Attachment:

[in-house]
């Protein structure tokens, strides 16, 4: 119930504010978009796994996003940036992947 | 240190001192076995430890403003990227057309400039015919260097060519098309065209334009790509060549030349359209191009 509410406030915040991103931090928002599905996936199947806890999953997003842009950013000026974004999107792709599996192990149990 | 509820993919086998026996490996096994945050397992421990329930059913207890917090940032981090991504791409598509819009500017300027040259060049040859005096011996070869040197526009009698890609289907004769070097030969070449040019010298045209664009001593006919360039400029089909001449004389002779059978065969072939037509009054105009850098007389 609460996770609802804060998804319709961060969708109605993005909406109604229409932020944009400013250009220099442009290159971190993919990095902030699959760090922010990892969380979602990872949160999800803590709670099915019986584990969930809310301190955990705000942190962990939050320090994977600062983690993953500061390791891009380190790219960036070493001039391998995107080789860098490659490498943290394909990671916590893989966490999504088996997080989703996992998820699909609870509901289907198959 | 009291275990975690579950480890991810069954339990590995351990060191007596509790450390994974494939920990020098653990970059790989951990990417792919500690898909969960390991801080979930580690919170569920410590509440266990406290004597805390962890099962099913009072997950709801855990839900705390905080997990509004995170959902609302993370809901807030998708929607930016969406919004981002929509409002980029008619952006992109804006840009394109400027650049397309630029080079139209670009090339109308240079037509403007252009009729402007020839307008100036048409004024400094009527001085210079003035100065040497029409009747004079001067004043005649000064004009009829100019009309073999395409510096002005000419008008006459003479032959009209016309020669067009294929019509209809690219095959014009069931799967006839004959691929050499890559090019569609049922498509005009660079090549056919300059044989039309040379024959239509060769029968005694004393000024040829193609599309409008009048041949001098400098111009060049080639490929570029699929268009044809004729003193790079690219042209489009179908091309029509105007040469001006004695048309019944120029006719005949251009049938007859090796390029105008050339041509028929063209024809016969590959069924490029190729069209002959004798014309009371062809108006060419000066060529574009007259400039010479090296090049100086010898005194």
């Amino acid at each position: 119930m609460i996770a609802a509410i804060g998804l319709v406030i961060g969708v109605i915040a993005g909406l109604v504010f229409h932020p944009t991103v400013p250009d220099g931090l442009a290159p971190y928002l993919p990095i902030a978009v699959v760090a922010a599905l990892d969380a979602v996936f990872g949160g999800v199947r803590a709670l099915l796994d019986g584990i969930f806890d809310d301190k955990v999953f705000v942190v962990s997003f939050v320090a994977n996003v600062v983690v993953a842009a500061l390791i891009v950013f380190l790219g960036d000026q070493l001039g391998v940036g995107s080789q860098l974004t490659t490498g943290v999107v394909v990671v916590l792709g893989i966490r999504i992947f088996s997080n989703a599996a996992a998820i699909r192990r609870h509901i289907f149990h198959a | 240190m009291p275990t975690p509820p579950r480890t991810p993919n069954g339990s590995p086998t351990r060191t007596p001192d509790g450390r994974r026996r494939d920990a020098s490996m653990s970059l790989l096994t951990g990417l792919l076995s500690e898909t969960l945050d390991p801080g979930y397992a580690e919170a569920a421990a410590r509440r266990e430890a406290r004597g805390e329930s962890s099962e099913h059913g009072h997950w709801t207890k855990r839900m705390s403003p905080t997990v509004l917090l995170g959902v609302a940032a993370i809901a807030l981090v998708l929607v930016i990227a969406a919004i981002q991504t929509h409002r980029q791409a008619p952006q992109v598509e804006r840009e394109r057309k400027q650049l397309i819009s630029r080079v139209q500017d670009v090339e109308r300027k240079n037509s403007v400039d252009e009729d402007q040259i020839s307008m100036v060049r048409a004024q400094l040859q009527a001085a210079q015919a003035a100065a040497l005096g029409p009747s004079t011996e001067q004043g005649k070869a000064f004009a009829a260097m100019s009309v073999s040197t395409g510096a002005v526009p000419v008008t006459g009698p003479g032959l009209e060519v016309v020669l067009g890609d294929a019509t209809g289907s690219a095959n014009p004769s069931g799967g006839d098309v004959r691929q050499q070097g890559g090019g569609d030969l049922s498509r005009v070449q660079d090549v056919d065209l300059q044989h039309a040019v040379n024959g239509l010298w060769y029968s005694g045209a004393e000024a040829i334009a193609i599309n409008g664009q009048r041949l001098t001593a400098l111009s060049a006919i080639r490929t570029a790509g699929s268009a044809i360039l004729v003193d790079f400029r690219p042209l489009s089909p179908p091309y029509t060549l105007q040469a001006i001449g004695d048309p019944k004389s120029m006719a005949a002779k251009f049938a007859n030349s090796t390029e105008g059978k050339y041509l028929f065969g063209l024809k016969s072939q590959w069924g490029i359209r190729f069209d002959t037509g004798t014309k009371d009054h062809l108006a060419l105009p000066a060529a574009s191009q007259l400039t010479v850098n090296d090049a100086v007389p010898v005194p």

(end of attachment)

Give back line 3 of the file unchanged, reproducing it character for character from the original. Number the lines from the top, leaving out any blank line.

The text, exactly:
């Amino acid at each position: 119930m609460i996770a609802a509410i804060g998804l319709v406030i961060g969708v109605i915040a993005g909406l109604v504010f229409h932020p944009t991103v400013p250009d220099g931090l442009a290159p971190y928002l993919p990095i902030a978009v699959v760090a922010a599905l990892d969380a979602v996936f990872g949160g999800v199947r803590a709670l099915l796994d019986g584990i969930f806890d809310d301190k955990v999953f705000v942190v962990s997003f939050v320090a994977n996003v600062v983690v993953a842009a500061l390791i891009v950013f380190l790219g960036d000026q070493l001039g391998v940036g995107s080789q860098l974004t490659t490498g943290v999107v394909v990671v916590l792709g893989i966490r999504i992947f088996s997080n989703a599996a996992a998820i699909r192990r609870h509901i289907f149990h198959a | 240190m009291p275990t975690p509820p579950r480890t991810p993919n069954g339990s590995p086998t351990r060191t007596p001192d509790g450390r994974r026996r494939d920990a020098s490996m653990s970059l790989l096994t951990g990417l792919l076995s500690e898909t969960l945050d390991p801080g979930y397992a580690e919170a569920a421990a410590r509440r266990e430890a406290r004597g805390e329930s962890s099962e099913h059913g009072h997950w709801t207890k855990r839900m705390s403003p905080t997990v509004l917090l995170g959902v609302a940032a993370i809901a807030l981090v998708l929607v930016i990227a969406a919004i981002q991504t929509h409002r980029q791409a008619p952006q992109v598509e804006r840009e394109r057309k400027q650049l397309i819009s630029r080079v139209q500017d670009v090339e109308r300027k240079n037509s403007v400039d252009e009729d402007q040259i020839s307008m100036v060049r048409a004024q400094l040859q009527a001085a210079q015919a003035a100065a040497l005096g029409p009747s004079t011996e001067q004043g005649k070869a000064f004009a009829a260097m100019s009309v073999s040197t395409g510096a002005v526009p000419v008008t006459g009698p003479g032959l009209e060519v016309v020669l067009g890609d294929a019509t209809g289907s690219a095959n014009p004769s069931g799967g006839d098309v004959r691929q050499q070097g890559g090019g569609d030969l049922s498509r005009v070449q660079d090549v056919d065209l300059q044989h039309a040019v040379n024959g239509l010298w060769y029968s005694g045209a004393e000024a040829i334009a193609i599309n409008g664009q009048r041949l001098t001593a400098l111009s060049a006919i080639r490929t570029a790509g699929s268009a044809i360039l004729v003193d790079f400029r690219p042209l489009s089909p179908p091309y029509t060549l105007q040469a001006i001449g004695d048309p019944k004389s120029m006719a005949a002779k251009f049938a007859n030349s090796t390029e105008g059978k050339y041509l028929f065969g063209l024809k016969s072939q590959w069924g490029i359209r190729f069209d002959t037509g004798t014309k009371d009054h062809l108006a060419l105009p000066a060529a574009s191009q007259l400039t010479v850098n090296d090049a100086v007389p010898v005194p």